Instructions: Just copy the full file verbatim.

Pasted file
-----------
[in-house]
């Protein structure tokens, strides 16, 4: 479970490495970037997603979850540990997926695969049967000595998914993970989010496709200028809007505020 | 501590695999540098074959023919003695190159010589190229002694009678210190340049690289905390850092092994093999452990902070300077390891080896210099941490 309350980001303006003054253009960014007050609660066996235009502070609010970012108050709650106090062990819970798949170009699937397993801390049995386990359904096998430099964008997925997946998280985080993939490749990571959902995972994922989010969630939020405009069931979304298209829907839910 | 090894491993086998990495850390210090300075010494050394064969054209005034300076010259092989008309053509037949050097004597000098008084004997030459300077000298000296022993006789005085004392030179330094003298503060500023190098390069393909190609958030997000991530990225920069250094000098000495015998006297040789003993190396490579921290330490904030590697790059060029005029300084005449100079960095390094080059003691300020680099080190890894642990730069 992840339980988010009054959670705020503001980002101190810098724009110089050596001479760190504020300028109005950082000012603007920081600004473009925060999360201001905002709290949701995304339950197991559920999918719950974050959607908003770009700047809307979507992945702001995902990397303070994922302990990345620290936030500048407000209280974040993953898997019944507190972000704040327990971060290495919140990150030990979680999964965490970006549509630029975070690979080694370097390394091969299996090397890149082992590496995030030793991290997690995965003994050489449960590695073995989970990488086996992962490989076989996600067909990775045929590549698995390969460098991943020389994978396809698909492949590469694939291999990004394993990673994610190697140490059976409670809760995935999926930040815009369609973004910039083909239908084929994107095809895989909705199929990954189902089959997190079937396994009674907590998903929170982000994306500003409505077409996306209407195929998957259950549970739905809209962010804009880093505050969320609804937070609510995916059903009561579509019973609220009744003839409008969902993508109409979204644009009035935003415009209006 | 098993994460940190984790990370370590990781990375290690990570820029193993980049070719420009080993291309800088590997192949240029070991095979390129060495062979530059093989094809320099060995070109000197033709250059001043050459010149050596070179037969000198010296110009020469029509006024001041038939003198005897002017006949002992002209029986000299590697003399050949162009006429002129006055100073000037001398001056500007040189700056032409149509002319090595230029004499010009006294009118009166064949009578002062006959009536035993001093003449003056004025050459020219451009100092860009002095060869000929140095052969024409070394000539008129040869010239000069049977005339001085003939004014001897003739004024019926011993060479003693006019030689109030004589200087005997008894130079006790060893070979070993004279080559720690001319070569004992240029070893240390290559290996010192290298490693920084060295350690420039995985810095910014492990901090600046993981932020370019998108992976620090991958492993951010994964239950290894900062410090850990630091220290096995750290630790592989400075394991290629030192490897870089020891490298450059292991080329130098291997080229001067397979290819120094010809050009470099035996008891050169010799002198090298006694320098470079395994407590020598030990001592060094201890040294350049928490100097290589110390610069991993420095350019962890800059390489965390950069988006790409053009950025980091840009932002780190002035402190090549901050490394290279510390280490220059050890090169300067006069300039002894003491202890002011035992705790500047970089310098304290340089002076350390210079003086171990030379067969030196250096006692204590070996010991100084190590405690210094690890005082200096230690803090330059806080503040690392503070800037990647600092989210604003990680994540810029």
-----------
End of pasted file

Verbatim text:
[in-house]
């Protein structure tokens, strides 16, 4: 479970490495970037997603979850540990997926695969049967000595998914993970989010496709200028809007505020 | 501590695999540098074959023919003695190159010589190229002694009678210190340049690289905390850092092994093999452990902070300077390891080896210099941490 309350980001303006003054253009960014007050609660066996235009502070609010970012108050709650106090062990819970798949170009699937397993801390049995386990359904096998430099964008997925997946998280985080993939490749990571959902995972994922989010969630939020405009069931979304298209829907839910 | 090894491993086998990495850390210090300075010494050394064969054209005034300076010259092989008309053509037949050097004597000098008084004997030459300077000298000296022993006789005085004392030179330094003298503060500023190098390069393909190609958030997000991530990225920069250094000098000495015998006297040789003993190396490579921290330490904030590697790059060029005029300084005449100079960095390094080059003691300020680099080190890894642990730069 992840339980988010009054959670705020503001980002101190810098724009110089050596001479760190504020300028109005950082000012603007920081600004473009925060999360201001905002709290949701995304339950197991559920999918719950974050959607908003770009700047809307979507992945702001995902990397303070994922302990990345620290936030500048407000209280974040993953898997019944507190972000704040327990971060290495919140990150030990979680999964965490970006549509630029975070690979080694370097390394091969299996090397890149082992590496995030030793991290997690995965003994050489449960590695073995989970990488086996992962490989076989996600067909990775045929590549698995390969460098991943020389994978396809698909492949590469694939291999990004394993990673994610190697140490059976409670809760995935999926930040815009369609973004910039083909239908084929994107095809895989909705199929990954189902089959997190079937396994009674907590998903929170982000994306500003409505077409996306209407195929998957259950549970739905809209962010804009880093505050969320609804937070609510995916059903009561579509019973609220009744003839409008969902993508109409979204644009009035935003415009209006 | 098993994460940190984790990370370590990781990375290690990570820029193993980049070719420009080993291309800088590997192949240029070991095979390129060495062979530059093989094809320099060995070109000197033709250059001043050459010149050596070179037969000198010296110009020469029509006024001041038939003198005897002017006949002992002209029986000299590697003399050949162009006429002129006055100073000037001398001056500007040189700056032409149509002319090595230029004499010009006294009118009166064949009578002062006959009536035993001093003449003056004025050459020219451009100092860009002095060869000929140095052969024409070394000539008129040869010239000069049977005339001085003939004014001897003739004024019926011993060479003693006019030689109030004589200087005997008894130079006790060893070979070993004279080559720690001319070569004992240029070893240390290559290996010192290298490693920084060295350690420039995985810095910014492990901090600046993981932020370019998108992976620090991958492993951010994964239950290894900062410090850990630091220290096995750290630790592989400075394991290629030192490897870089020891490298450059292991080329130098291997080229001067397979290819120094010809050009470099035996008891050169010799002198090298006694320098470079395994407590020598030990001592060094201890040294350049928490100097290589110390610069991993420095350019962890800059390489965390950069988006790409053009950025980091840009932002780190002035402190090549901050490394290279510390280490220059050890090169300067006069300039002894003491202890002011035992705790500047970089310098304290340089002076350390210079003086171990030379067969030196250096006692204590070996010991100084190590405690210094690890005082200096230690803090330059806080503040690392503070800037990647600092989210604003990680994540810029």